There were curves and turns, stops and bumps, hills and valleys, darkness and light. It all began when a door opened and I stepped into a whole new world. It seemed a bit crazy to travel across the globe to study for two years, but sometimes our paths are not directed by us and all we do is follow the road ahead of us trusting that it will take us to a destination we desire to reach.
I traversed not only through the university, but through Norway and more specifically Oslo. It involved adjusting to a new environment, new ways of communicating and new ways of living.
The transition from being a gainfully employed individual to a student, from a resident to an immigrant were important parts of the curves and turns of the journey. It require readjusting my entire way of functioning and seeing the world.
From Assumptions to Reality Check
I came on this journey with many assumptions that were quickly erased by reality. As an international student embarking on a study program of masters in Diakonia and Christian Social Practise I naturally came to the conclusion that everyone who would be part of this program would be Christians who are deeply involved in church work and without a doubt, they would have at least been even vaguely familiar with the bible.
Imagine my surprise when I discovered that at least three of my classmates had never held nor owned a bible. How could this be? It just didn’t make sense. Needless to say I had to be a fast learner and quickly adjust my perspective about the context within which I was now being oriented. As it turns out many students had different reasons for enlisting in the program so there went my assumptions on that matter. Nonetheless the variety of beliefs and interests made the course of study that much richer and enlightening.
Challenges as an International Student
My next surprise, or maybe disappointment, came as a result of challenges in communication. I assumed that communication would be fairly easy, and on some counts it wasn’t all that bad. But, and I say a big but here, it would appear that since the international students were in the minority - relating in English was also in the minority, as much of the institutions means of communication remained in Norwegian.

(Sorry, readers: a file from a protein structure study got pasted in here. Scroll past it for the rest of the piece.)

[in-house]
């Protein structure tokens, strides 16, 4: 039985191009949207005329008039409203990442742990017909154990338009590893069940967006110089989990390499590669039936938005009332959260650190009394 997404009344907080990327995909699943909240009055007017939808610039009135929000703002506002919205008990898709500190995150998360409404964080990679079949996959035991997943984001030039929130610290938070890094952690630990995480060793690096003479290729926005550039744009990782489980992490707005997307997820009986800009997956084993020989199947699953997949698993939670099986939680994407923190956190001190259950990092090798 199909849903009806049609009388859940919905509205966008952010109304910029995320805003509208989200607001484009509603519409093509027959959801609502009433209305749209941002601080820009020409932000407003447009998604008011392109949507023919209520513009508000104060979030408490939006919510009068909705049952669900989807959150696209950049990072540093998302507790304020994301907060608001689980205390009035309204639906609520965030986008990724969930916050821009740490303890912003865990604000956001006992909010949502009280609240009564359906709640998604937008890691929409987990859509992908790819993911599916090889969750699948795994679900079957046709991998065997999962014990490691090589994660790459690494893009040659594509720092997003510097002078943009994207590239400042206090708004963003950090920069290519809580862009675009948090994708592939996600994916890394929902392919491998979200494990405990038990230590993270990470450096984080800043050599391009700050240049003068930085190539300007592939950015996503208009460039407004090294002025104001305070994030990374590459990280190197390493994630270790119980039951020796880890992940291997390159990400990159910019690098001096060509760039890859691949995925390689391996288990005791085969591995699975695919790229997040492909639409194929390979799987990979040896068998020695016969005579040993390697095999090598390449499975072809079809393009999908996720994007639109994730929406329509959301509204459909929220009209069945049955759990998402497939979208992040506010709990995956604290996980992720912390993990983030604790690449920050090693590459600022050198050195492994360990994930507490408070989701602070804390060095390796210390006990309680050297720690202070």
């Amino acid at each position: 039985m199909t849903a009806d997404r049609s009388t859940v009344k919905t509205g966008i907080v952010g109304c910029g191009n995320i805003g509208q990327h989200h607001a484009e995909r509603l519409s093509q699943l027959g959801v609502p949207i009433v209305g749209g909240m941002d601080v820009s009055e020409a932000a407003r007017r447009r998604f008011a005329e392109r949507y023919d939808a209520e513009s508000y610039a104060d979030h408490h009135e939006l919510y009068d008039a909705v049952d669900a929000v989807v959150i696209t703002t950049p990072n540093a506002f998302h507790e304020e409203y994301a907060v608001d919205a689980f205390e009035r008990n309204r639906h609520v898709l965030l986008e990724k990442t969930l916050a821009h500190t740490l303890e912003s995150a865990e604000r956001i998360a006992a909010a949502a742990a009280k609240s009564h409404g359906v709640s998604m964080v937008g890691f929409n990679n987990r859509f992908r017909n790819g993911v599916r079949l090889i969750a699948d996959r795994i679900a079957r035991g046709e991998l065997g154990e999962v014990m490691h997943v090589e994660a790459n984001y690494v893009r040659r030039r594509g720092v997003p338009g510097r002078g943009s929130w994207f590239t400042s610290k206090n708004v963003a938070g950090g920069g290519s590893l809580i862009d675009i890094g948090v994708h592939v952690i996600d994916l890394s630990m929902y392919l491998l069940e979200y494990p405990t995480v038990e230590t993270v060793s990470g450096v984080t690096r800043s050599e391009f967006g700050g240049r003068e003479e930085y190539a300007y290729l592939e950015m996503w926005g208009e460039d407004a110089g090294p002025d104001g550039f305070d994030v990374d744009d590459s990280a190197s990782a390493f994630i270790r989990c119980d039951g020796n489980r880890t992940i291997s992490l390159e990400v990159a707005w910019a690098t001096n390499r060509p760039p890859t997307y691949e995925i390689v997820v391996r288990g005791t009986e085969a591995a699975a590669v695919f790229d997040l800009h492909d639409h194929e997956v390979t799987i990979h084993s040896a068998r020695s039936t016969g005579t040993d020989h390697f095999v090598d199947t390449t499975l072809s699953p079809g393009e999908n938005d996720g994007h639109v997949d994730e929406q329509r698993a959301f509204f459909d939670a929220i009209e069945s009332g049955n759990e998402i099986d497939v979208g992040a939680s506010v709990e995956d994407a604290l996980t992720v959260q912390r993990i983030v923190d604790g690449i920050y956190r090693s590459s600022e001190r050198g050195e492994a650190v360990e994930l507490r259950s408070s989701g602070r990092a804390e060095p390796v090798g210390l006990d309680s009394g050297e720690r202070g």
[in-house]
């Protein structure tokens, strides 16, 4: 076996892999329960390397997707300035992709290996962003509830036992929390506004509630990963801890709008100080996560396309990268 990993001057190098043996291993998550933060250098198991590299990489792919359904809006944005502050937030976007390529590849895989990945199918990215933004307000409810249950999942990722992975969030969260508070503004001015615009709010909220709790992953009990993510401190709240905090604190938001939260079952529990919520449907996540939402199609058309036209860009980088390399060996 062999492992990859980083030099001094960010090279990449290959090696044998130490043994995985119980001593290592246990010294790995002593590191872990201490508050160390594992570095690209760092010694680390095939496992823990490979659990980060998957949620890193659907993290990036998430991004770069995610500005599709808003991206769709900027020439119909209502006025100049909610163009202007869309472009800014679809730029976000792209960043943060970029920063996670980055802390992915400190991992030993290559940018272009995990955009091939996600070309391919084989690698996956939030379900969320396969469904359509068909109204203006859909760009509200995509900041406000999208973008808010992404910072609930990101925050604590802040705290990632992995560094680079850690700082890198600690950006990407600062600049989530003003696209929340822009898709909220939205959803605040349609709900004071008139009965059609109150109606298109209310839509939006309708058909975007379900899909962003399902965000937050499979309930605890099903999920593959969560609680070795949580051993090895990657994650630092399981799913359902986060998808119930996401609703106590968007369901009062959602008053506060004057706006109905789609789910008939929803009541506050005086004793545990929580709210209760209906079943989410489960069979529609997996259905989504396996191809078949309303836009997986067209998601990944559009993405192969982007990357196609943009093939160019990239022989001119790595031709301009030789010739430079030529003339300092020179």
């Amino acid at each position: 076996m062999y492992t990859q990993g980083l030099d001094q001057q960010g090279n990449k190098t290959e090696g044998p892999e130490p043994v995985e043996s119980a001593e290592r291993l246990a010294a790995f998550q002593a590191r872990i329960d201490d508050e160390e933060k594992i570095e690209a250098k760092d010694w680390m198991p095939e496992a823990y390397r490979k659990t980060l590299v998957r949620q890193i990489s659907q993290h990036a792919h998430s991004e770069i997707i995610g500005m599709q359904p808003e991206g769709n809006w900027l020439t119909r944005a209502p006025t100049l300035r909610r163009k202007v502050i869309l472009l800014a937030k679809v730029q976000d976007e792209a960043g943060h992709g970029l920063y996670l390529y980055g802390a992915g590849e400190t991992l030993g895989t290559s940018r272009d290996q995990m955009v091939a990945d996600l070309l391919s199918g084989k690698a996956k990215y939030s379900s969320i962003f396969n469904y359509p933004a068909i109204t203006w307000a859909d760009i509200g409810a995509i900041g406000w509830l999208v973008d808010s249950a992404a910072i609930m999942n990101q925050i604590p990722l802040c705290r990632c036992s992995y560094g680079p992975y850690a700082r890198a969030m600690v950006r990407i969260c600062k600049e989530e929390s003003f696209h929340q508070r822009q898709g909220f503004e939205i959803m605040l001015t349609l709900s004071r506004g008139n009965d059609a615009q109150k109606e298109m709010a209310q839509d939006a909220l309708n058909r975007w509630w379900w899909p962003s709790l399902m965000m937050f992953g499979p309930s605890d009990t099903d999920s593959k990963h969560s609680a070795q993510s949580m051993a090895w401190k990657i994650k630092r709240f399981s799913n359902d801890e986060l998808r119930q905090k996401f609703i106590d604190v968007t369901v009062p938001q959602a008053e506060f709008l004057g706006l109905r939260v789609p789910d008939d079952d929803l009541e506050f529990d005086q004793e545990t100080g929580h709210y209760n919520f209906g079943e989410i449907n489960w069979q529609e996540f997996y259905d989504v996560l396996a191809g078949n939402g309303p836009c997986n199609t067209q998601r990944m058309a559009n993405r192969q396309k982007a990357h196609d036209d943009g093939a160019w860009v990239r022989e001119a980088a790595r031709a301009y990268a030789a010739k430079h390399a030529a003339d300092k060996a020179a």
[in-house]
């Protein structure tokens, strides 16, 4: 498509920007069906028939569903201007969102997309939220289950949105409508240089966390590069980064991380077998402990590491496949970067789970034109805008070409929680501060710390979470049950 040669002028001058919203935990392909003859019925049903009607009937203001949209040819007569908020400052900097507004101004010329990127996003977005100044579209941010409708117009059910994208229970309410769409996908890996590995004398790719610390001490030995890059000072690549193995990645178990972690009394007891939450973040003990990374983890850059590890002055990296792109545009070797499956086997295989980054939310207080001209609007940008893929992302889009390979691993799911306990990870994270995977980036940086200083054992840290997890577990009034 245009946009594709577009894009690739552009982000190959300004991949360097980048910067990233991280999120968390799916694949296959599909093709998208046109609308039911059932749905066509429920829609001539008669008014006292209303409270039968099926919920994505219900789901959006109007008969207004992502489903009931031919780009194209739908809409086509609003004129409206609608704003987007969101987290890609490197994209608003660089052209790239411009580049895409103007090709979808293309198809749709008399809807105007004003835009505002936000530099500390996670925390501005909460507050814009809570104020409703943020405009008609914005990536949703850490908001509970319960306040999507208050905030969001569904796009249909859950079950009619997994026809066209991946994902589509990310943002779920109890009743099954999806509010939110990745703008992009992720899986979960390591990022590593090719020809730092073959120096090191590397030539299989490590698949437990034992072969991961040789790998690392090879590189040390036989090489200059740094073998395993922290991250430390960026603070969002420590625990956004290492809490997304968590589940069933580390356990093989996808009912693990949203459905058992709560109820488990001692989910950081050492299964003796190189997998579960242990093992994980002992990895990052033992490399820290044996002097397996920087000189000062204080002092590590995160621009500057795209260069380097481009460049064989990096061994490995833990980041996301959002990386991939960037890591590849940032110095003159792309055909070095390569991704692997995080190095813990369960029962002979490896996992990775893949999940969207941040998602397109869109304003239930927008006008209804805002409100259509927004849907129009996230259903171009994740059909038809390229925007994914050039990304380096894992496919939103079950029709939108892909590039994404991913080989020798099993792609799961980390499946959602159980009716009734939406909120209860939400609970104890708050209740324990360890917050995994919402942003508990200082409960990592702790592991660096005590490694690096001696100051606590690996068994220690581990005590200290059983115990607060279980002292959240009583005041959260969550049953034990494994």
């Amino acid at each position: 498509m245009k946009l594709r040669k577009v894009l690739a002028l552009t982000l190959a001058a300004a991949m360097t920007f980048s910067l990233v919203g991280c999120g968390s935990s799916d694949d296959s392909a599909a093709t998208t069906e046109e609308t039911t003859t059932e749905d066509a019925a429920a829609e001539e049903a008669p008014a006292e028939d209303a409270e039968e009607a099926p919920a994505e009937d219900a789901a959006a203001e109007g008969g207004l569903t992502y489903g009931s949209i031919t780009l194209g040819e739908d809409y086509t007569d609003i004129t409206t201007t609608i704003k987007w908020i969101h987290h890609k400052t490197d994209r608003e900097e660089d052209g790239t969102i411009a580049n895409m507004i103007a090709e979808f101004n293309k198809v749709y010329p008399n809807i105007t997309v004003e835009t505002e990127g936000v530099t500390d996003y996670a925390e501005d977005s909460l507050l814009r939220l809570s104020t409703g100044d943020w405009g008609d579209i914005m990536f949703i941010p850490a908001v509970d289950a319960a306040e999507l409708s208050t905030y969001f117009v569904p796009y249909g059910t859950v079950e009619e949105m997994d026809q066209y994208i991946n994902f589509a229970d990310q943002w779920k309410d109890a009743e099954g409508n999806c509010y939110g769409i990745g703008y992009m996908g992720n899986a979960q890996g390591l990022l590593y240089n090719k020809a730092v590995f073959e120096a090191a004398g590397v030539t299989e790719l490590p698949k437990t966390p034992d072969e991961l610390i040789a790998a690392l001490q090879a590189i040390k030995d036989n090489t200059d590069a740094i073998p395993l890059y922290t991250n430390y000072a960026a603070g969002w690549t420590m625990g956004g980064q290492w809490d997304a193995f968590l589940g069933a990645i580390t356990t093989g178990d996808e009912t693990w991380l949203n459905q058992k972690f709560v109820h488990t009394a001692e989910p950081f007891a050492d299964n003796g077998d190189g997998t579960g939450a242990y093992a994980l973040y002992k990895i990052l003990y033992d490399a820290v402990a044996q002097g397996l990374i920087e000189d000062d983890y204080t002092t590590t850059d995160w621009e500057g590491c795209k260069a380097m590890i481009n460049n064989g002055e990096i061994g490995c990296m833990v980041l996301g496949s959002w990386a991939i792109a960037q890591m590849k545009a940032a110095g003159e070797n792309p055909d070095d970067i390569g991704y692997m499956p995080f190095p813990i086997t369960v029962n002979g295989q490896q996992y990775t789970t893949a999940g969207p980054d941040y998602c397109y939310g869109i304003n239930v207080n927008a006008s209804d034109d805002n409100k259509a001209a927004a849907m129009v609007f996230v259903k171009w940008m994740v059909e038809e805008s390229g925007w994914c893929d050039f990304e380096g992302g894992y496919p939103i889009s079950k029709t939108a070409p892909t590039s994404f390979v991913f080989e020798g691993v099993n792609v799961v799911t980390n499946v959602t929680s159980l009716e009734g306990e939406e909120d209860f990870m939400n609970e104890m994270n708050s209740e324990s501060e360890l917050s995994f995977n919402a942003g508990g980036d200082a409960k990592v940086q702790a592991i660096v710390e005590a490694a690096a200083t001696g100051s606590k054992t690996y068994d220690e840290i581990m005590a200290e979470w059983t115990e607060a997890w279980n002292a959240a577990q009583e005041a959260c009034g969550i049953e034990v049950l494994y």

This sometimes made it difficult to get information first hand, and at times it required me to resort to Google translations which is not always an accurate translation. This also could be somewhat tedious and frustrating, especially when the main platforms for communicating with students was not always in English.
The Warmth and Kindness
Despite all the foregoing I must confess that they faded in comparison to the warmth and kindness of those I encountered and related to over my sojourn in Oslo and at VID. This warmth was very critical to surviving in what I can aptly describe as one of the coldest and by far darkest places on earth, and I mean that literally. The learning environment, though very receptive and informative, was coupled with challenges of adjusting to study life in different conditions.
Some days were filled with light and warmth while others were dark and cold and lifeless. This required a mental adjustment especially on days when I had to wake up for an early morning class but it was still dark and covered with snow - and by the time I would return home it was also dark; a reflection of the very short days when we were blessed with a mere 4 or so hours of light between 10am and 3pm.
Occasionally when I reflect I find that the course of study had some similarities to the context, in that what I learnt about diaconia, the caring ministry of the church, was that there were some persons who in daily living faced with days of darkness and cold and were missing the light in their lives. As diaconal agents we were being trained and taught to be their light or to show them the light in those dark moments. I too experienced this diaconal engagement over my two years interacting with lecturers and students. There were times when I was overwhelmed and deeply touched by the expressions of love and care that was extended to me and others around me.
Sometimes We Have a Choice
VID and by extension Oslo, is a special place where I have learnt and grown, where I have had many discoveries about myself and about life. I was reminded that even though life can have many long, dark days and nights coloured by brief moments of lights, on the other hand life is also filled with long bright days bursting with endless possibilities and opportunities waiting to be seized.
Sometimes we have a choice and other times we don’t. But what we make of either options is up to us. For me I chose the long bright days with glimpses of short dark nights which reflects the reality of my life story. A story that continues in another chapter as my journey returns to another part of the earth that is quite a contrast but provides another possible ending.